How 'American Sniper' Could Complicate the Murder Trial of Chris Kyle's Killer

In the wake of the record-breaking box office for the Clint Eastwood film, the defendant's attorney asks, "Can there be a fair trial?"
 Courtesy of Warner Bros. Pictures

Clint Eastwood's Oscar-nominated American Sniper set off a $105 million box-office frenzy this weekend with potential ramifications in a capital murder case.

On Feb. 11, Eddie Ray Routh is scheduled to stand trial for killing Chris Kyle, the former Navy SEAL played by Bradley Cooper in the film. Prosecutors are seeking the death penalty for Routh, who confessed to shooting the deadliest sniper in American history and Kyle's friend Chad Littlefield two years ago at a rifle range southwest of Dallas. Routh, a former Marine, plans to introduce evidence that he was experiencing post-traumatic stress disorder and mount an insanity defense, but the enormous profile of Kyle in the wake of American Sniper's success could present some complications.

The Warner Bros. film "is going to be an issue," J. Warren St. John, Routh's attorney, tells The Hollywood Reporter in an interview. "Can there be a fair trial?"

Read more The Making of 'American Sniper'

Although American Sniper doesn't depict Kyle's death (it's based on the best-selling book written by Kyle before he died), the movie presents its subject as a hero — one who is often referred to simply as "Legend" throughout the movie. The film traces Kyle's four tours of duty in Iraq as well as his attempts to later counsel in-need veterans through the FITCO Cares Foundation. American Sniper also presents the fact that Routh's mother reached out to Kyle. Without using names, the movie states right before the credits roll that Kyle was killed by a veteran he was trying to help.

American Sniper stops there, and maybe for good reason.

In July 2013, the judge in the Routh case issued a protective order. Citing the "unusually emotional nature of the issues involved in the case" and the "extensive local and national media coverage this case has already generated," Judge Jason Cashon gagged many of the participants in the case — including law enforcement, attorneys and family members — from making comments to the media.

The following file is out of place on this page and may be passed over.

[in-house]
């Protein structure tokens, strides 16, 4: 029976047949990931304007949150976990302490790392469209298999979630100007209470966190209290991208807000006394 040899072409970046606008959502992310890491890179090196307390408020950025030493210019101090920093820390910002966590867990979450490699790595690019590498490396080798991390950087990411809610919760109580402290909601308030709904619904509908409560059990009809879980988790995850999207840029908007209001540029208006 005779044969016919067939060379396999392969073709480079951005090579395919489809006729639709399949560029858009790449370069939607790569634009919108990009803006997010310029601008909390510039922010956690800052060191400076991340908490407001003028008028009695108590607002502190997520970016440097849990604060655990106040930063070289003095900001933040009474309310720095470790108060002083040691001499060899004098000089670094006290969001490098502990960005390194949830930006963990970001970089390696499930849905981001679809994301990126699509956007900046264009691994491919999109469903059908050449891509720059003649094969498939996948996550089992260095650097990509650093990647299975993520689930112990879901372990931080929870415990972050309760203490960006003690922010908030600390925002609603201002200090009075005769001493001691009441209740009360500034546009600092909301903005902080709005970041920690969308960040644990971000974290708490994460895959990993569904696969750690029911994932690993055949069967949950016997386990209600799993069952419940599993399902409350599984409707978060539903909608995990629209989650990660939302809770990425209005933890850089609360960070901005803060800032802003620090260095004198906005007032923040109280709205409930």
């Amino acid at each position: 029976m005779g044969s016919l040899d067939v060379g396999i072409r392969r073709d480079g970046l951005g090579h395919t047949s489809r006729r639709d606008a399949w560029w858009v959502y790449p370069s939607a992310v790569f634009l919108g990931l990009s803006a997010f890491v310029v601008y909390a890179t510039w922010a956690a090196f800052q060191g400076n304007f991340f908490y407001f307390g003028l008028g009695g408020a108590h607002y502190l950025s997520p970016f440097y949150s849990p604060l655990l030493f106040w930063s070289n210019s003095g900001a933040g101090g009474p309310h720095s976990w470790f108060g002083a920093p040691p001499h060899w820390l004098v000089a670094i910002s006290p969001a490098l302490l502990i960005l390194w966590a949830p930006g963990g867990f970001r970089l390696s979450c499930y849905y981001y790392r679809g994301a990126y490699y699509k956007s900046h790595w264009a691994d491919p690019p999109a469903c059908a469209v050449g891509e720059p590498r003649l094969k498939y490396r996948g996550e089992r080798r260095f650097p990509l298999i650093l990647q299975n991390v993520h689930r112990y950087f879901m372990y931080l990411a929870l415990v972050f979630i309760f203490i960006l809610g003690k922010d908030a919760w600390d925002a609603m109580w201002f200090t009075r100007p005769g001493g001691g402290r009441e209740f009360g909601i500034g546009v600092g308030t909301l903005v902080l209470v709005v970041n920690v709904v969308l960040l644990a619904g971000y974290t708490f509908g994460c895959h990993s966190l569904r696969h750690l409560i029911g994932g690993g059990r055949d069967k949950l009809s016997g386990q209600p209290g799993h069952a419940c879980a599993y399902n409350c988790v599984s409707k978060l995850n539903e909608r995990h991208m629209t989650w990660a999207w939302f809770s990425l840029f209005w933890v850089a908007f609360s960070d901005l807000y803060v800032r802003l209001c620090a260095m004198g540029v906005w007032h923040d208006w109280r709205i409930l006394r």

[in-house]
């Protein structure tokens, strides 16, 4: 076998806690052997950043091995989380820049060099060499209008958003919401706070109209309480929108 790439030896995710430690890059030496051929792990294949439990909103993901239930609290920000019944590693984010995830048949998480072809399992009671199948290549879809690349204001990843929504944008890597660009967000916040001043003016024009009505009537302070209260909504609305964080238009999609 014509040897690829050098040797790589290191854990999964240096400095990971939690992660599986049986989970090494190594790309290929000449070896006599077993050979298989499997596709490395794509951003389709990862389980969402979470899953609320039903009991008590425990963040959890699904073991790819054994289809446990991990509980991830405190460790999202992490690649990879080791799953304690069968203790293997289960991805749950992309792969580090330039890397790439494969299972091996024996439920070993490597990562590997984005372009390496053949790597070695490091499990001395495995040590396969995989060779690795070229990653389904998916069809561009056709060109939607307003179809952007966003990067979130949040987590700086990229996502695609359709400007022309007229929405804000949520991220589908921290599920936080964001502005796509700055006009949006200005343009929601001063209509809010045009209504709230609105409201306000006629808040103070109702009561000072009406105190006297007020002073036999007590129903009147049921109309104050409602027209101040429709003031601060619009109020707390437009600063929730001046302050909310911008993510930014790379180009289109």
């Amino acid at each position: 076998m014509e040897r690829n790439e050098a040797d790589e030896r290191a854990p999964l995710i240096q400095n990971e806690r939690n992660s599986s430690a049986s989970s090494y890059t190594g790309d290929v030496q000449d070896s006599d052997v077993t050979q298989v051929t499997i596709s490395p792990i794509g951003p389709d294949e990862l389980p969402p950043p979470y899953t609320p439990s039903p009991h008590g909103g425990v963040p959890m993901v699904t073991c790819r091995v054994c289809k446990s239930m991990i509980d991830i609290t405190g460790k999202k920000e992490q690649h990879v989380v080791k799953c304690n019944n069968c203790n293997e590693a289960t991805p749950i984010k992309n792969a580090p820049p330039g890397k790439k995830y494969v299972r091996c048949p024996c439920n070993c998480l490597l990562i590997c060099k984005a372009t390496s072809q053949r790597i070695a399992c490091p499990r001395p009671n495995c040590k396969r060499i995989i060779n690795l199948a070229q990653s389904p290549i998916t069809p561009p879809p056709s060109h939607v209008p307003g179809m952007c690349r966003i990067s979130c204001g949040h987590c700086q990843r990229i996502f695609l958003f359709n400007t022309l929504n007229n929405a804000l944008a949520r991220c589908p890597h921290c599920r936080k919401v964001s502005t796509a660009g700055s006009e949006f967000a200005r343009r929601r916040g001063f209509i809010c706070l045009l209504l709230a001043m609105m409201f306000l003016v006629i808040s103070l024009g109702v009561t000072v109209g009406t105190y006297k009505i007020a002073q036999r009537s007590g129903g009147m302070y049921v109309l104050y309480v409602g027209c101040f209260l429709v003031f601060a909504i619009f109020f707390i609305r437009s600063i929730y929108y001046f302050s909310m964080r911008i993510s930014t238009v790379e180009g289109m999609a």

For that reason, St. John says he can't comment on whether he believes Routh can get a fair trial, though he does agree that the issue will come up in the week before the trial, when the parties are scheduled to begin the process of picking jurors. In addition, St. John seems to believe that Taya Kyle — the Chris Kyle's widow (played by Sienna Miller in the film) — might be in violation of the judge's order for an interview she gave to promote the movie on the Fox News show Hannity.

In recent weeks, Taya has given many interviews in support of American Sniper and has even addressed the situation involving Routh. For example, a Los Angeles Times story earlier this month quotes her as saying about the defendant, "To try and even find an excuse is disgusting. … I know people with PTSD, and it's very real and very hard. But it doesn't change your core character."

Read more Box Office: How 'American Sniper' Played Like a Superhero Movie

Taya couldn't be reached for comment.

While American Sniper avoids sticky subjects like the $1.8 million that Jesse Ventura won at a defamation trial last year over Kyle's book, the film's attempt to avoid controversial subjects hasn't stood in the way of generating them nonetheless. And although American Sniper might have tried to be somewhat ambiguous about the cause of Kyle's death, it hasn't stopped some people on social media from demanding vengeance. Here are some examples:

It's that kind of sentiment that no doubt makes Routh's attorneys fear he won't be able to get a fair trial. The court has scheduled an unusual "media information meeting" on Feb. 2.

comments powered by Disqus